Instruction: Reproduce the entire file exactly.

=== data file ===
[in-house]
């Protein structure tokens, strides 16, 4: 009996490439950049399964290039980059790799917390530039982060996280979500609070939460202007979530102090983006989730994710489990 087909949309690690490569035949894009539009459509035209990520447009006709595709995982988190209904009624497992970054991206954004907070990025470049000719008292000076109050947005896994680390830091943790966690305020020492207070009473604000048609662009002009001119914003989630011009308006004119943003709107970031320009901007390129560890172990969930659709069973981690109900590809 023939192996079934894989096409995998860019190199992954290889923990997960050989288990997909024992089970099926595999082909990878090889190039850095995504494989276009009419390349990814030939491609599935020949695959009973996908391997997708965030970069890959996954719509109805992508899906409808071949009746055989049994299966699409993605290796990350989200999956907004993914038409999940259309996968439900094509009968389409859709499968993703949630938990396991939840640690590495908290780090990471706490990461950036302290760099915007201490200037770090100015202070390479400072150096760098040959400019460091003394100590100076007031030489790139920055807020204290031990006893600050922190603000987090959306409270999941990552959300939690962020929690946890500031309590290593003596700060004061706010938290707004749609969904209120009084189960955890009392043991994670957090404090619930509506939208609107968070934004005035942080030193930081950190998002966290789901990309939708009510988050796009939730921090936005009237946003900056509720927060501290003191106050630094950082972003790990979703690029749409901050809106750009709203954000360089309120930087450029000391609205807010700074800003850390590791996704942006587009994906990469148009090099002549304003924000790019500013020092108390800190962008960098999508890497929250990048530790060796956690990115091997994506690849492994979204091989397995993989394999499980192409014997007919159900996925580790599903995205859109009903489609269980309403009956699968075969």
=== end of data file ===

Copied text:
[in-house]
């Protein structure tokens, strides 16, 4: 009996490439950049399964290039980059790799917390530039982060996280979500609070939460202007979530102090983006989730994710489990 087909949309690690490569035949894009539009459509035209990520447009006709595709995982988190209904009624497992970054991206954004907070990025470049000719008292000076109050947005896994680390830091943790966690305020020492207070009473604000048609662009002009001119914003989630011009308006004119943003709107970031320009901007390129560890172990969930659709069973981690109900590809 023939192996079934894989096409995998860019190199992954290889923990997960050989288990997909024992089970099926595999082909990878090889190039850095995504494989276009009419390349990814030939491609599935020949695959009973996908391997997708965030970069890959996954719509109805992508899906409808071949009746055989049994299966699409993605290796990350989200999956907004993914038409999940259309996968439900094509009968389409859709499968993703949630938990396991939840640690590495908290780090990471706490990461950036302290760099915007201490200037770090100015202070390479400072150096760098040959400019460091003394100590100076007031030489790139920055807020204290031990006893600050922190603000987090959306409270999941990552959300939690962020929690946890500031309590290593003596700060004061706010938290707004749609969904209120009084189960955890009392043991994670957090404090619930509506939208609107968070934004005035942080030193930081950190998002966290789901990309939708009510988050796009939730921090936005009237946003900056509720927060501290003191106050630094950082972003790990979703690029749409901050809106750009709203954000360089309120930087450029000391609205807010700074800003850390590791996704942006587009994906990469148009090099002549304003924000790019500013020092108390800190962008960098999508890497929250990048530790060796956690990115091997994506690849492994979204091989397995993989394999499980192409014997007919159900996925580790599903995205859109009903489609269980309403009956699968075969």